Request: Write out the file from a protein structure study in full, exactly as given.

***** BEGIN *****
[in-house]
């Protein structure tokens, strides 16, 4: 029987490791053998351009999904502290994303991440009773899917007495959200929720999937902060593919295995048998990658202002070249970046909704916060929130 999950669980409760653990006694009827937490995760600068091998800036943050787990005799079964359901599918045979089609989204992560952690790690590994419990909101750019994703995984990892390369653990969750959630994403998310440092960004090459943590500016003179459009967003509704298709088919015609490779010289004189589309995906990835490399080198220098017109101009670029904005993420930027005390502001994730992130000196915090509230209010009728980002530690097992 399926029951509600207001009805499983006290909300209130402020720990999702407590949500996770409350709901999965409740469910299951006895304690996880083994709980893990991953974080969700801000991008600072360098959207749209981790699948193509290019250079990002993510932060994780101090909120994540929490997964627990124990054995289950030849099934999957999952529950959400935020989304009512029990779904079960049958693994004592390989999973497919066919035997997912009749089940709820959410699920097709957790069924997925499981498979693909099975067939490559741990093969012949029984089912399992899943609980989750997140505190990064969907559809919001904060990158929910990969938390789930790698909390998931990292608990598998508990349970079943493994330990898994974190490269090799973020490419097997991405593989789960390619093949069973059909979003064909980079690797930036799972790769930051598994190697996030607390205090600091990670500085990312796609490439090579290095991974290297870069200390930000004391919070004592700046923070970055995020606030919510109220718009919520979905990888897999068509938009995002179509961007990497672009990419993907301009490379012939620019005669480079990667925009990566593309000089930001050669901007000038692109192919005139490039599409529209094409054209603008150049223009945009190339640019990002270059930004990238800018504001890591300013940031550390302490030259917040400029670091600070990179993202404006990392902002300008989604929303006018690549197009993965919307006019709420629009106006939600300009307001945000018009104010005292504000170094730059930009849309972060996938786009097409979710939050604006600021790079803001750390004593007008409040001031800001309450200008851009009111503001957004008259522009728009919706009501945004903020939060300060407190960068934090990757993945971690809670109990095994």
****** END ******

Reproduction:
[in-house]
């Protein structure tokens, strides 16, 4: 029987490791053998351009999904502290994303991440009773899917007495959200929720999937902060593919295995048998990658202002070249970046909704916060929130 999950669980409760653990006694009827937490995760600068091998800036943050787990005799079964359901599918045979089609989204992560952690790690590994419990909101750019994703995984990892390369653990969750959630994403998310440092960004090459943590500016003179459009967003509704298709088919015609490779010289004189589309995906990835490399080198220098017109101009670029904005993420930027005390502001994730992130000196915090509230209010009728980002530690097992 399926029951509600207001009805499983006290909300209130402020720990999702407590949500996770409350709901999965409740469910299951006895304690996880083994709980893990991953974080969700801000991008600072360098959207749209981790699948193509290019250079990002993510932060994780101090909120994540929490997964627990124990054995289950030849099934999957999952529950959400935020989304009512029990779904079960049958693994004592390989999973497919066919035997997912009749089940709820959410699920097709957790069924997925499981498979693909099975067939490559741990093969012949029984089912399992899943609980989750997140505190990064969907559809919001904060990158929910990969938390789930790698909390998931990292608990598998508990349970079943493994330990898994974190490269090799973020490419097997991405593989789960390619093949069973059909979003064909980079690797930036799972790769930051598994190697996030607390205090600091990670500085990312796609490439090579290095991974290297870069200390930000004391919070004592700046923070970055995020606030919510109220718009919520979905990888897999068509938009995002179509961007990497672009990419993907301009490379012939620019005669480079990667925009990566593309000089930001050669901007000038692109192919005139490039599409529209094409054209603008150049223009945009190339640019990002270059930004990238800018504001890591300013940031550390302490030259917040400029670091600070990179993202404006990392902002300008989604929303006018690549197009993965919307006019709420629009106006939600300009307001945000018009104010005292504000170094730059930009849309972060996938786009097409979710939050604006600021790079803001750390004593007008409040001031800001309450200008851009009111503001957004008259522009728009919706009501945004903020939060300060407190960068934090990757993945971690809670109990095994």